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cmd/compile: complicated bounds check elimination #16092

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GordonBGood opened this Issue Jun 17, 2016 · 11 comments

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GordonBGood commented Jun 17, 2016

1. go version go1.7beta1 windows/amd64

2.
set GOARCH=amd64

set GOBIN=
set GOEXE=.exe
set GOHOSTARCH=amd64
set GOHOSTOS=windows
set GOOS=windows
set GOPATH=F:\Go
set GORACE=
set GOROOT=F:\Go
set GOTOOLDIR=F:\Go\pkg\tool\windows_amd64
set CC=gcc
set GOGCCFLAGS=-m64 -mthreads -fmessage-length=0 -fdebug-prefix-map=C:\Users\Super\AppData\Local\Temp\go-build211527254=/tmp/go-build -gno-record-gcc-switches
set CXX=g++
set CGO_ENABLED=1

3. Runnable program:

// PrimeSpeed project PrimeSpeed.go
package main

import (
    "fmt"
    "math"
    "time"
    //    "unsafe"
)

func mkCLUT() [65536]byte {
    var arr [65536]byte
    for i := 0; i < 65536; i++ {
        var cnt byte = 0
        for v := (uint16)(i ^ 0xFFFF); v > 0; v &= v - 1 {
            cnt++
        }
        arr[i] = cnt
    }
    return arr
}

var cnstCLUT [65536]byte = mkCLUT()

func primesTest(top uint) int {
    lmtndx := (top - 3) >> 1
    lstw := lmtndx >> 5
    lmt := lstw + 1
    topsqrtndx := (int(math.Sqrt(float64(top))) - 3) >> 1
    cmpsts := make([]uint32, lstw+1)
    //    start := uintptr(unsafe.Pointer(&cmpsts[0]))
    //    step := unsafe.Sizeof(cmpsts[0])
    for i := 0; i <= topsqrtndx; i++ {
        if cmpsts[i>>5]&(uint32(1)<<uint(i)) == 0 {
            p := (uint(i) << 1) + 3
            for j := (p*p - 3) >> 1; j <= topi; j += p {
                cmpsts[j>>5] |= 1 << (j & 31)
            }
            //            p := uintptr((uint(i) << 1) + 3)
            //            lmt := uintptr(lmtndx)
            //            for j := (p*p - 3) >> 1; j <= lmt; j += p {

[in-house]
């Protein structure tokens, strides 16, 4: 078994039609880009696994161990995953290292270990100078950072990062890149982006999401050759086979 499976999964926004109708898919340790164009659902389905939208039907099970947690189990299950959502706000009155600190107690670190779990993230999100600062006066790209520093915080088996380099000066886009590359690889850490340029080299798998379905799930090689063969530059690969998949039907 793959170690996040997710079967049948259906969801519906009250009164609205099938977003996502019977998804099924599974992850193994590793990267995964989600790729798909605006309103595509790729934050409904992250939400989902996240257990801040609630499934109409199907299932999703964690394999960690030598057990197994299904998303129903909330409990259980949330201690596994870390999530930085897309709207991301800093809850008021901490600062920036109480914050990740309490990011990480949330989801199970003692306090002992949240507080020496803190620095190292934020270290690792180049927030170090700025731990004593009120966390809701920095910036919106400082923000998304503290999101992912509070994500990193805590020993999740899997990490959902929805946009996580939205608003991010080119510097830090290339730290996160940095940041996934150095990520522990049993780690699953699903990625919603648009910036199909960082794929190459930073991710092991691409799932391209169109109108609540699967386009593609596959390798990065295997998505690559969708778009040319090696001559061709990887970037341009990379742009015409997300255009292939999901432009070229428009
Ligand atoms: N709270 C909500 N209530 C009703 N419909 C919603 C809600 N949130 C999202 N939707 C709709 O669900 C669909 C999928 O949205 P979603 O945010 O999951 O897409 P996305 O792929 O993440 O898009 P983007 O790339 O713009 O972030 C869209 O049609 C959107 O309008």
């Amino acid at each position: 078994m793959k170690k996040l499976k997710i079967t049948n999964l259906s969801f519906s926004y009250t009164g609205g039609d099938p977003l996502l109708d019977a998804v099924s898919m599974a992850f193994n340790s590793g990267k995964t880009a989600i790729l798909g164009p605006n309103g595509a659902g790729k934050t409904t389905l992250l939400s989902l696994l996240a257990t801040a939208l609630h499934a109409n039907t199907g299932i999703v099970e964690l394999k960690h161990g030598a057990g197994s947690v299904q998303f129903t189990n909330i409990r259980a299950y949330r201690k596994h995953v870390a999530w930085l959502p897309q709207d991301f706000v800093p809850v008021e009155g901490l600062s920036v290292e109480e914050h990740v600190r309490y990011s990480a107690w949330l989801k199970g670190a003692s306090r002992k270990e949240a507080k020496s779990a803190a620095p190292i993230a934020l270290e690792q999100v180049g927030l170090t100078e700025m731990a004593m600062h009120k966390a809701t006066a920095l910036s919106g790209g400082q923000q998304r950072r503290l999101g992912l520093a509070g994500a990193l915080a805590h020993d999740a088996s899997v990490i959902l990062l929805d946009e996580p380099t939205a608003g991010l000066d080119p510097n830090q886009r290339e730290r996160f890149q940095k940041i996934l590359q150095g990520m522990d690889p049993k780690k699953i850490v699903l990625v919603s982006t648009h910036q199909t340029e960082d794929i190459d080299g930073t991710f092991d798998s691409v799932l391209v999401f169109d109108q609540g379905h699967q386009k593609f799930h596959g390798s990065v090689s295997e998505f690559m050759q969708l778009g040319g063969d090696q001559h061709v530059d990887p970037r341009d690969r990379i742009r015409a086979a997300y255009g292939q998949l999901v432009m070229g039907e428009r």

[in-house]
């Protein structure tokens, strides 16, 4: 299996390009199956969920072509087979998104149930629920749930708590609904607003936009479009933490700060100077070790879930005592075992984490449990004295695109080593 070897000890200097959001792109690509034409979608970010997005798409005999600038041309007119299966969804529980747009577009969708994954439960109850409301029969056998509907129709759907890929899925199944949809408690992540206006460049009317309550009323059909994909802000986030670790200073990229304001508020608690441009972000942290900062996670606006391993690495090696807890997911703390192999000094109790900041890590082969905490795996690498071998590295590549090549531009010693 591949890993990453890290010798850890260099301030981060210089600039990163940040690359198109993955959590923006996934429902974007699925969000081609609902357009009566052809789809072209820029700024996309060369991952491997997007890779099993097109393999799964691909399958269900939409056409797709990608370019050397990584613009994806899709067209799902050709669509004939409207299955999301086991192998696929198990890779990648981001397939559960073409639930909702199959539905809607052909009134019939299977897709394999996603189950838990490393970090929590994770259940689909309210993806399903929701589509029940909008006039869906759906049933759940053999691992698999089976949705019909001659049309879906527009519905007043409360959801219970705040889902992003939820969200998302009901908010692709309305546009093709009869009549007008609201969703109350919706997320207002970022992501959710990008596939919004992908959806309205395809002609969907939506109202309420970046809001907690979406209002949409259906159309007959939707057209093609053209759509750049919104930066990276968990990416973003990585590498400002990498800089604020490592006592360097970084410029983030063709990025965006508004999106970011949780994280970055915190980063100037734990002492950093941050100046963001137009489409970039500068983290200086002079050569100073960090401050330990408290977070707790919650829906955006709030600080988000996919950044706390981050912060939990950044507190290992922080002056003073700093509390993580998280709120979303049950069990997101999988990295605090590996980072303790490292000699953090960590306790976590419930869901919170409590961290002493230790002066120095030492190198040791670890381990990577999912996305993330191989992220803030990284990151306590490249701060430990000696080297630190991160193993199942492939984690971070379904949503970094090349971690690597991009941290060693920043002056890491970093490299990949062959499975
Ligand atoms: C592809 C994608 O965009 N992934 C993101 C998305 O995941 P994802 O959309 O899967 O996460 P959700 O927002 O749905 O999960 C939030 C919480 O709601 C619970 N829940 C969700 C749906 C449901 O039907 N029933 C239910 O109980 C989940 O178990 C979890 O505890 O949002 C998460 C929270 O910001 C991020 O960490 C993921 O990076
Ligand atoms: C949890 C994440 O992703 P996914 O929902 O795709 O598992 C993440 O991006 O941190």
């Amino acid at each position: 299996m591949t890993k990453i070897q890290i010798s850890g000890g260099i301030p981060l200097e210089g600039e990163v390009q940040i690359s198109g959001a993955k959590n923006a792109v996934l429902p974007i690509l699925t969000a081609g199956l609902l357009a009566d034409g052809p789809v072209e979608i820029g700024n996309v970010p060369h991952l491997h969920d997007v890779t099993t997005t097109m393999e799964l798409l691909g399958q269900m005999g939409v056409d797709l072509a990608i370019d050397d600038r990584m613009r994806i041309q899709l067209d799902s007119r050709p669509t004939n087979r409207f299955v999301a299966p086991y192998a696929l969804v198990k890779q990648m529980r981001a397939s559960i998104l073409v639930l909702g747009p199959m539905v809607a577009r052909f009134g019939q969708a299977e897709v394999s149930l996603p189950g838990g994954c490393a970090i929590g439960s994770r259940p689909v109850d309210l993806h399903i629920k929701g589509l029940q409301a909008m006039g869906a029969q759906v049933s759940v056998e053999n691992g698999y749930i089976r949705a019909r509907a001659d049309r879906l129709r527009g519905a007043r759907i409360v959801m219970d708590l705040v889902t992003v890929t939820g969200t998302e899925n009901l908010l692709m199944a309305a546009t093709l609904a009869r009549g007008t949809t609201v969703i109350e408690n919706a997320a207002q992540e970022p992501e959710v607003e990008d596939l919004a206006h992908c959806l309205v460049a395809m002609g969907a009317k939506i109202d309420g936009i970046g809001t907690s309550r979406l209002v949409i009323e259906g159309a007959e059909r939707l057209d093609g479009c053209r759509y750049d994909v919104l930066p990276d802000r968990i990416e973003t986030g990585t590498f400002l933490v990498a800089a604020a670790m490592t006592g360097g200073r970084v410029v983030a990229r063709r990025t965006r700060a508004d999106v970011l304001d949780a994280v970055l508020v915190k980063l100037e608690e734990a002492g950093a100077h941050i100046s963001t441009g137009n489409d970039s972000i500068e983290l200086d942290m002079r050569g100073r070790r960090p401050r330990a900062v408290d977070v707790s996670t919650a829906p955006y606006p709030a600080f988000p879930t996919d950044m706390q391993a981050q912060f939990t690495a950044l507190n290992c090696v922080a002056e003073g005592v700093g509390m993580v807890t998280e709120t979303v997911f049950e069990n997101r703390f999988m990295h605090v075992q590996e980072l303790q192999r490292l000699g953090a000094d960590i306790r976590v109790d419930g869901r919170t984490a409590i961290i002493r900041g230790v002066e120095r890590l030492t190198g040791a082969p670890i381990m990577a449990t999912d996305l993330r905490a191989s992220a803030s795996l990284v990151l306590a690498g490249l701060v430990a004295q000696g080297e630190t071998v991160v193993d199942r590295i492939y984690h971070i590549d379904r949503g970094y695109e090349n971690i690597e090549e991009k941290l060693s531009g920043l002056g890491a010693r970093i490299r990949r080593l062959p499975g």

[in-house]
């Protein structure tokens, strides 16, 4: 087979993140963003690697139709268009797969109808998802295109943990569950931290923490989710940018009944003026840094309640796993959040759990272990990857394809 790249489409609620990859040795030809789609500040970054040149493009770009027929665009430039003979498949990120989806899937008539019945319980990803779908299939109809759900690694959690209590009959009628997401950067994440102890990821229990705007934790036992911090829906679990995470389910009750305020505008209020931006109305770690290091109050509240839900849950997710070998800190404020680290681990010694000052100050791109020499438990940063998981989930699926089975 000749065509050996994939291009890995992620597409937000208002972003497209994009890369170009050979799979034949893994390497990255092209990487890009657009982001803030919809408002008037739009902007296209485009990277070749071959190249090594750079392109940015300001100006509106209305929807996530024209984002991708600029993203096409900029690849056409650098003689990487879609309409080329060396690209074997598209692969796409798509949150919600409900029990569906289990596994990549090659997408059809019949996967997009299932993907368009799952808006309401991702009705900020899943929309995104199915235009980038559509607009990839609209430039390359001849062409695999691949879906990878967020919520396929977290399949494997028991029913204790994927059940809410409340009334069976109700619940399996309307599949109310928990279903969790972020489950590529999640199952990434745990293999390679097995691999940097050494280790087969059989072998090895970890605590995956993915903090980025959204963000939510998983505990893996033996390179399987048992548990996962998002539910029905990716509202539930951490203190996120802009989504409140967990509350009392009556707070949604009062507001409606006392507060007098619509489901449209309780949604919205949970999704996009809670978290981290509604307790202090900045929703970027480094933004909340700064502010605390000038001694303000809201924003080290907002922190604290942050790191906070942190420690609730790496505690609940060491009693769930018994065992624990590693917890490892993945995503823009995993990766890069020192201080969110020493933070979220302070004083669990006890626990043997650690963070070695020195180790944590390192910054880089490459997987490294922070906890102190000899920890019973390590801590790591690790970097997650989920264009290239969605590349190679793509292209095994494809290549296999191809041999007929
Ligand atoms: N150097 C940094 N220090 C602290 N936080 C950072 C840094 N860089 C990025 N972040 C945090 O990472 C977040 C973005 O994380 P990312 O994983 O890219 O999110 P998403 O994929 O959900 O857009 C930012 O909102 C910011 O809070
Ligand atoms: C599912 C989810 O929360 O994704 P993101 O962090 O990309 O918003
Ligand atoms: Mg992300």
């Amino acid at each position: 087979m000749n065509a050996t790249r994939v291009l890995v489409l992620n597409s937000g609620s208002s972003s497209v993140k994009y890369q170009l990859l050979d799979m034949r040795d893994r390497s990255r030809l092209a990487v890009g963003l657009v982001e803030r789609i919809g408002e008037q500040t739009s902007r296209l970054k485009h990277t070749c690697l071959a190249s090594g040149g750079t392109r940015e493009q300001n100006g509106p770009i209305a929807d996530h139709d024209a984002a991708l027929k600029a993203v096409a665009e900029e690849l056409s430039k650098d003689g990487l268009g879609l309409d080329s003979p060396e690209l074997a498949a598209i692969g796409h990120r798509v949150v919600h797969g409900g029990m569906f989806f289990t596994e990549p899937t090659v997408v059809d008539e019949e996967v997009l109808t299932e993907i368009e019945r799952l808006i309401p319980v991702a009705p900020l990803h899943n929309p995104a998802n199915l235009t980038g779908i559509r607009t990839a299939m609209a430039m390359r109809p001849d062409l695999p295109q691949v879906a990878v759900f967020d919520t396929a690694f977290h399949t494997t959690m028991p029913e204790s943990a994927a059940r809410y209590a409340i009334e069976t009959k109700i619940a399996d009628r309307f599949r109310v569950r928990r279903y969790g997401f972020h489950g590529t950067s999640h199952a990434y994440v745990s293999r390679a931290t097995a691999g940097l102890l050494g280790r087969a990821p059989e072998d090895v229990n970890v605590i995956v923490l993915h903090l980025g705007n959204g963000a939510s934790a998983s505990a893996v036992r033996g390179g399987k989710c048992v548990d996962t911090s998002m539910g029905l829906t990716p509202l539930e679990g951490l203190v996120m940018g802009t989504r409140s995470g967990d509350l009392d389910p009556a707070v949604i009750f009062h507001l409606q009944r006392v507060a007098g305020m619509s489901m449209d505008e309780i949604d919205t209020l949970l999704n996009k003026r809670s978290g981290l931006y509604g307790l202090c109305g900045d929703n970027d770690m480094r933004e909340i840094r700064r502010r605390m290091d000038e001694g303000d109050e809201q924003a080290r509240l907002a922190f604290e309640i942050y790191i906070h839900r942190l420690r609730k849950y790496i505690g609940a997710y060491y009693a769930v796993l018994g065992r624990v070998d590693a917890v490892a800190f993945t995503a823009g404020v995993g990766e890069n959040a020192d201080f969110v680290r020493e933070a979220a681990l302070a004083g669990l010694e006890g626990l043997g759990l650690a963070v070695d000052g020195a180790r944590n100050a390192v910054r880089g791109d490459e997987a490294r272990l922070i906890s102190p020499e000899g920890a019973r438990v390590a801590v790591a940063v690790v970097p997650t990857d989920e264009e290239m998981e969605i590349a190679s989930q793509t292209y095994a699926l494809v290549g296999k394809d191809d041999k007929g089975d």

//                *(*uint)(unsafe.Pointer(start + step*(j>>5))) |= 1 << (j & 31)
            //            }
        }
    }
    msk := uint32(0xFFFFFFFE) << (lmtndx & 31)
    cmpsts[lstw] |= msk
    cnt := 1
    for i := uint(0); i <= lstw; i++ {
        v := cmpsts[i]
        cnt += int(cnstCLUT[v&0xFFFF] + cnstCLUT[0xFFFF&(v>>16)])
    }
    return cnt
}

func main() {
    n := uint(262146)

    strt := time.Now()

    sum := 0
    for i := 0; i < 1000; i++ {
        sum += primesTest(n)
    }

    end := time.Now()

    fmt.Println("Found", sum, "primes up to", n, "in", end.Sub(strt), ".")
}

play.golang.org link: https://play.golang.org/p/_E5R5JAlGW

4. When "go tool compile -S PrimeSpeed.go > PrimeSpeed.s" is run, the inner tight composite number culling loop as quoted below:

    line 36     for j := (p*p - 3) >> 1; j <= topi; j += p {
    line 37         cmpsts[j>>5] |= 1 << (j & 31)
    line 38     }

looks like the following assembly code from PrimeSpeed.s:

    0x00f1 00241 (Main.go:37)   MOVQ    R8, CX
    0x00f4 00244 (Main.go:37)   SHRQ    $5, R8
    0x00f8 00248 (Main.go:37)   CMPQ    R8, DX
    0x00fb 00251 (Main.go:37)   JCC $0, 454
    0x0101 00257 (Main.go:37)   MOVL    (AX)(R8*4), R10
    0x0105 00261 (Main.go:37)   MOVQ    CX, R11
    0x0108 00264 (Main.go:37)   ANDQ    $31, CX
    0x010c 00268 (Main.go:37)   MOVL    R9, R12 **;; saves 1 to r12**
    0x010f 00271 (Main.go:37)   SHLL    CX, R9
    0x0112 00274 (Main.go:37)   ORL R10, R9
    0x0115 00277 (Main.go:37)   MOVL    R9, (AX)(R8*4)
    0x0119 00281 (Main.go:36)   LEAQ    3(R11)(DI*2), R8
    0x011e 00286 (Main.go:37)   MOVL    R12, R9 **;; restores 1 to r9 from r12**
    0x0121 00289 (Main.go:36)   CMPQ    R8, BX
    0x0124 00292 (Main.go:36)   JLS $0, 241

5. I expected to see:

    0x00f1 00241 (Main.go:37)   MOVQ    R8, CX
    0x00f4 00244 (Main.go:37)   SHRQ    $5, R8
    0x00f8 00248 (Main.go:37)   CMPQ    R8, DX ;; array bounds check, only if no -B option
    0x00fb 00251 (Main.go:37)   JCC $0, 454 ;; panic if out of bounds
    0x0101 00257 (Main.go:37)   MOVL    (AX)(R8*4), R10
    0x0105 00261 (Main.go:37)   MOVQ    CX, R11
    0x0108 00264 (Main.go:37)   ANDQ    $31, CX
                            (Main.go:37)    MOVL    $1,R9 **;; IMMEDIATE LOAD OF 1 to R9**
                            (Main.go:37)    SHLL    CX, R9
                            (Main.go:37)    ORL R10, R9
                            (Main.go:37)    MOVL    R9, (AX)(R8*4)
                            (Main.go:36)    LEAQ    3(R11)(DI*2), R8
                            (Main.go:36)    CMPQ    R8, BX
                            (Main.go:36)    JLS $0, 241

Even better, without recalculating p = 2 * i + 3 thus j += j + 2 * i + 3 inside the inner loop:
Includes changing order of instructions for processors without OOE:

    0x00f1 00241 (Main.go:37)   MOVQ    R8, R11
    0x0105 00261 (Main.go:37)   MOVQ    R8, CX
    0x00f4 00244 (Main.go:37)   SHRQ    $5, R11
    0x0108 00264 (Main.go:37)   ANDQ    $31, CX
    0x00f8 00248 (Main.go:37)   CMPQ    R11, DX ;; array bounds check, only if no -B option
    0x00fb 00251 (Main.go:37)   JCC $0, 454 ;; panic if out of bounds
    0x0101 00257 (Main.go:37)   MOVL    (AX)(R11*4), R10
    0x010c 00268 (Main.go:37)   MOVL    $1,R9 **;; IMMEDIATE LOAD OF 1 to R9**
    0x010f 00271 (Main.go:37)   SHLL    CX, R9